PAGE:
Axion Power International, Inc. (OTC: AXPW - News) announced that it has closed the third and final tranche of its previously announced $18 million financing agreement with The Quercus Trust of Newport Beach, California. Yesterday's final closing was a $10 million equity investment and, along with two previous investments of $4 million each announced in January and April, completed the agreement between Axion and Quercus first announced in January. Merriman Curhan Ford and Co. acted as sole placement agent for the transaction.In yesterday's final closing, Quercus bought 4,761,905 additional units for $10 million. Each closing unit will consist of one share of Common Stock and a 5-year warrant to purchase one share of Common Stock at an exercise price of $2.60 per share.
Tom Granville, Axion CEO said, "Quercus' continued commitment to our technology and our capabilities is a testament to the strength of our products and the potential global growth of the commercial battery market. It also shows confidence in the management team that we have put in place and recently strengthened by establishing long term contracts, for the express purpose of maintaining continuity and focus. We are constantly looking to add new superior talent to our team. The Quercus funds will be used to further the development and testing of our exciting new PbC(TM) technology. Our PbC batteries represent a significant advance in the new class of emerging environmentally conscious solutions for global energy issues."Granville continued, "The funds will also be used to retire the final portion of the $2,640,000 December 2007 Bridge loan and in so doing remove the last encumbrance on any of Axion's assets including our IP and all manufacturing and test equipment. Bridge lenders previously converted $335,000 of this loan to equity and now one of Axion's directors is converting an additional $800,000 of this Bridge Loan to equity, showing that he too has faith in our future. All conversions are on the same terms as the Quercus transaction."In conclusion Granville said, "We have adequate funding to take us to the next level and allow us to purchase the automated equipment necessary to produce our proprietary PbC products in commercial quantities. The funding also provides us the ability to both upgrade and purchase new equipment for our standard lead-acid lines, thus enabling us to more efficiently manufacture the battery orders that allowed us to meet the final Quercus funding milestone."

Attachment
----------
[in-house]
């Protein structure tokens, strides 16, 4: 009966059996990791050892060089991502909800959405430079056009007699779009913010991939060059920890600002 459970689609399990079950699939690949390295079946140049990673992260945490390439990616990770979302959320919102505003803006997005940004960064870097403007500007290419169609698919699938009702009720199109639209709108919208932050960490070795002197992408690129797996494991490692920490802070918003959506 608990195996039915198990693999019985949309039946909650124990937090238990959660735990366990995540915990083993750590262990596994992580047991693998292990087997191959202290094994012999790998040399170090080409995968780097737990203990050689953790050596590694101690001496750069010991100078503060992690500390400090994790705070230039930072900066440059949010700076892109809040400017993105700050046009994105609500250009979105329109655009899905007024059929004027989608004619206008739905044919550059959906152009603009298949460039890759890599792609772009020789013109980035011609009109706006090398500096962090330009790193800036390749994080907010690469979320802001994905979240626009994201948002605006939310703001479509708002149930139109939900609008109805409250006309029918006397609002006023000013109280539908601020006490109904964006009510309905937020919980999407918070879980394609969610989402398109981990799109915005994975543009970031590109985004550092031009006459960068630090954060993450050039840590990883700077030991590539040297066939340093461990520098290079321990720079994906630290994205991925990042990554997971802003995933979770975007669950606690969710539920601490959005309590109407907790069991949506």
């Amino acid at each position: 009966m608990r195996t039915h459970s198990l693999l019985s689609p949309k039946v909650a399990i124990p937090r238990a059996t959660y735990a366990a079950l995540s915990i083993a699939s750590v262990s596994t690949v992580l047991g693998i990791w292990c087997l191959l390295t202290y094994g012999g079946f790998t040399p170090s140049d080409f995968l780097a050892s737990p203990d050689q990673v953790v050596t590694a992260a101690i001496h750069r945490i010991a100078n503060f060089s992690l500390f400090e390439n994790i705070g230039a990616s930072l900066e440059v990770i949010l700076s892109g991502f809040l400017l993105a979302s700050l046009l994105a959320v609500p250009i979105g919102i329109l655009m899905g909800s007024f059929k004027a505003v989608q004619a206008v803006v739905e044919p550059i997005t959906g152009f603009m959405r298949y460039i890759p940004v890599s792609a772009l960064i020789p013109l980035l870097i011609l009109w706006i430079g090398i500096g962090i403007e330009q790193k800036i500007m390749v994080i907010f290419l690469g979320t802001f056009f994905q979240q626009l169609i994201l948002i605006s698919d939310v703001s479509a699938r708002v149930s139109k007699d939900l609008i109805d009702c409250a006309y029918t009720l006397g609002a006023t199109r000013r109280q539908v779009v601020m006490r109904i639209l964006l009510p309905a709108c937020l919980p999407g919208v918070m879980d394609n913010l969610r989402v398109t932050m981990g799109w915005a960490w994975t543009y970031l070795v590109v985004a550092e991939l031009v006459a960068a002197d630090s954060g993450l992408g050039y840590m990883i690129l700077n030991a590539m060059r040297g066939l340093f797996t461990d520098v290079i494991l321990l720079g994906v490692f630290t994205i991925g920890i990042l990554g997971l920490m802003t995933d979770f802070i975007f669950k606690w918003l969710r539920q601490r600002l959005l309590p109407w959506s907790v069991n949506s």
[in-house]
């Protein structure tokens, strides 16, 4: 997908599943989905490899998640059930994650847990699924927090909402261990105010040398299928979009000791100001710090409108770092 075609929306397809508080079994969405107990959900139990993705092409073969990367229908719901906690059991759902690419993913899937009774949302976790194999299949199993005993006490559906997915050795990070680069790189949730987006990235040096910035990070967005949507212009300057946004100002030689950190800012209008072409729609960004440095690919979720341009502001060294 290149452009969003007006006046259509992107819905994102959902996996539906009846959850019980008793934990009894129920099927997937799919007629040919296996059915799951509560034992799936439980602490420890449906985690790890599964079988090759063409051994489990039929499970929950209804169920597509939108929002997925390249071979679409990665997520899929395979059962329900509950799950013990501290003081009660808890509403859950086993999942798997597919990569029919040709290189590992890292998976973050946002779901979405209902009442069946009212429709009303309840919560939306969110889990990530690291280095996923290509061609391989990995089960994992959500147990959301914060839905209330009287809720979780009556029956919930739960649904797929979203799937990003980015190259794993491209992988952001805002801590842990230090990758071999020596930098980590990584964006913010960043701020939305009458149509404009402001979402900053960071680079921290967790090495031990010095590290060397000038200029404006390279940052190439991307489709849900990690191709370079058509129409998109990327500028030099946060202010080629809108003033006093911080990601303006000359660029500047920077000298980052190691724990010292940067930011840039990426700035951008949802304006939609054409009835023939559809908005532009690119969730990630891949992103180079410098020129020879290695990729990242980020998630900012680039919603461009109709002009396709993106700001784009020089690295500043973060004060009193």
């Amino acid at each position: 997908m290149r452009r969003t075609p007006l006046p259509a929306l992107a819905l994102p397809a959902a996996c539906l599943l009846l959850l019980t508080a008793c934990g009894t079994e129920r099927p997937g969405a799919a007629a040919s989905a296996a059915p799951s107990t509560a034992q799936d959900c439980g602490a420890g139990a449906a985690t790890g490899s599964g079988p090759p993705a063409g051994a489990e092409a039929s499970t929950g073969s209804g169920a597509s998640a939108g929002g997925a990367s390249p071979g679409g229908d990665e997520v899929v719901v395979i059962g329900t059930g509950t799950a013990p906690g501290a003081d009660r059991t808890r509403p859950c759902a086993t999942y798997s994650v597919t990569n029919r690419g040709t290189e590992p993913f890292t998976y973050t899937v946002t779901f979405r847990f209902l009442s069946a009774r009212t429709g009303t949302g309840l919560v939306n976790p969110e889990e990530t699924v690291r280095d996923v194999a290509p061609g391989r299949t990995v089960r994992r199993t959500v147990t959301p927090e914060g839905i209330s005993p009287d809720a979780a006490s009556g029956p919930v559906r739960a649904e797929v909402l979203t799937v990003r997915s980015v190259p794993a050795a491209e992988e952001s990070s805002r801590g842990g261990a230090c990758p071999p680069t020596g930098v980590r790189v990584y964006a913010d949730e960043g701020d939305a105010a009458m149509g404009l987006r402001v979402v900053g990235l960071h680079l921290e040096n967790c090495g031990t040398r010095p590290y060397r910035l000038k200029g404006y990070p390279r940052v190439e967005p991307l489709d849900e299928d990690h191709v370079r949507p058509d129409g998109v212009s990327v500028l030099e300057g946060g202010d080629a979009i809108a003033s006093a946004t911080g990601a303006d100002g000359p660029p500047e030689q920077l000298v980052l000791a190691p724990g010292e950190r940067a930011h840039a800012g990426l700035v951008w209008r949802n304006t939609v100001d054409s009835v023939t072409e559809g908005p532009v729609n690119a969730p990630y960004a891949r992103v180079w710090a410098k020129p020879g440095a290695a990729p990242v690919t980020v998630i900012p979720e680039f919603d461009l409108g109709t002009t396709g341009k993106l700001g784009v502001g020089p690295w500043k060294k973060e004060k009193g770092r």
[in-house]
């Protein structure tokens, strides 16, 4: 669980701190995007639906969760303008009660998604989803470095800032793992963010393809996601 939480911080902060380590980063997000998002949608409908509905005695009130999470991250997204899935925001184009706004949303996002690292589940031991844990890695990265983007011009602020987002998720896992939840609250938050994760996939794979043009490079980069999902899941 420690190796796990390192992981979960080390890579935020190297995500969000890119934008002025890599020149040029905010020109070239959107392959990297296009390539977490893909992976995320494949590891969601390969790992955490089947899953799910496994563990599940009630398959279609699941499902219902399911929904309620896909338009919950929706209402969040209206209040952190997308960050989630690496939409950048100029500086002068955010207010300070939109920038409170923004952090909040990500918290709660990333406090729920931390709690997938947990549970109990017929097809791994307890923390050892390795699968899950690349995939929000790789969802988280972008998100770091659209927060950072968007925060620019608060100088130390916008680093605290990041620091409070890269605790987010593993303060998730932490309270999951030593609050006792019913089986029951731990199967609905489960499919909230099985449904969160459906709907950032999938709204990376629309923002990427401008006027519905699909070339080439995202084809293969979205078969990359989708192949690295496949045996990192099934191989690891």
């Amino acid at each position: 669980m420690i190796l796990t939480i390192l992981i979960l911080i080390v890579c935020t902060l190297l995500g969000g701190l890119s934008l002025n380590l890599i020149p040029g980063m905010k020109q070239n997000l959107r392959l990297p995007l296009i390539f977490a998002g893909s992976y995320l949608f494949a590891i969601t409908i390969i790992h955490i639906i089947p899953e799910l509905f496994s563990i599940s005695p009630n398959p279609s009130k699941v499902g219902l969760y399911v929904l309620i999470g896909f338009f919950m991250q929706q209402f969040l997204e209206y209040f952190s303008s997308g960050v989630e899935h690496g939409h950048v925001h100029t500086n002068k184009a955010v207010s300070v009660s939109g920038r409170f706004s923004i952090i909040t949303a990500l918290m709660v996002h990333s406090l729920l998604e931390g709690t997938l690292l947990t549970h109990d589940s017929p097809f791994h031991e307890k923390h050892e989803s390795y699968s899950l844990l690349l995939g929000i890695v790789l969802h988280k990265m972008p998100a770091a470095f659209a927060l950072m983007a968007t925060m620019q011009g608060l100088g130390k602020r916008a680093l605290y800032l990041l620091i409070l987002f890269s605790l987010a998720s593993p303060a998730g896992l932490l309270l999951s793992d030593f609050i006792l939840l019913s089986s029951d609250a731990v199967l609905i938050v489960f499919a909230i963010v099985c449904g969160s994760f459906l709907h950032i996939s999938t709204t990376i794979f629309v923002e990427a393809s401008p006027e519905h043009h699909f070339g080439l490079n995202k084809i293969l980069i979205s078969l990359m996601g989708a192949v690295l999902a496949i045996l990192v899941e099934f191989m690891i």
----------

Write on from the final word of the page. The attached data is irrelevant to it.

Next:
About Axion Power International, Inc.
Axion has developed and patented a next generation energy storage device that won the prestigious 2006 Frost & Sullivan Technology Innovation Award for North America in the field of lead-acid batteries. According to Frost & Sullivan, Axion's new PbC batteries have "the potential to revitalize the lead-acid battery industry by breathing new life into an established technology that was not well-suited to the requirements of important new applications like hybrid electric vehicles and renewable power."
PbC(TM) batteries use sophisticated carbon electrode assemblies to replace the simple lead-based negative electrodes used by other lead-acid battery manufacturers. The resulting device offers energy storage approaching lead acid batteries, coupled with far longer cycle life and power output approaching super-capacitors. These low-cost devices recharge rapidly and are environmentally friendly because they use up to 40 percent less lead. Axion has been producing prototype PbC batteries at its lead-acid battery plant in New Castle, Pennsylvania for more than a year using the same cases, positive electrodes, separators, electrolytes and manufacturing equipment used in its other lead-acid battery lines. The only notable manufacturing difference is the use of Axion's proprietary carbon electrode assemblies instead of lead- based negative electrodes.
Axion believes its PbC technology devices are the only class of advanced battery that can be assembled on existing lead-acid battery production lines without significant changes to production equipment and fabrication processes. It also believes it will be able to manufacture carbon electrode assemblies in volume at low cost using standard production methods that are commonly used in other industries. When its electrode manufacturing methods are fully developed, Axion believes it will be able to sell carbon electrode assemblies as virtual plug and play replacements for the lead based negative electrodes used by all other lead acid battery manufacturers.
Axion's goal is to become the leading supplier of carbon electrode assemblies for the lead-acid battery industry.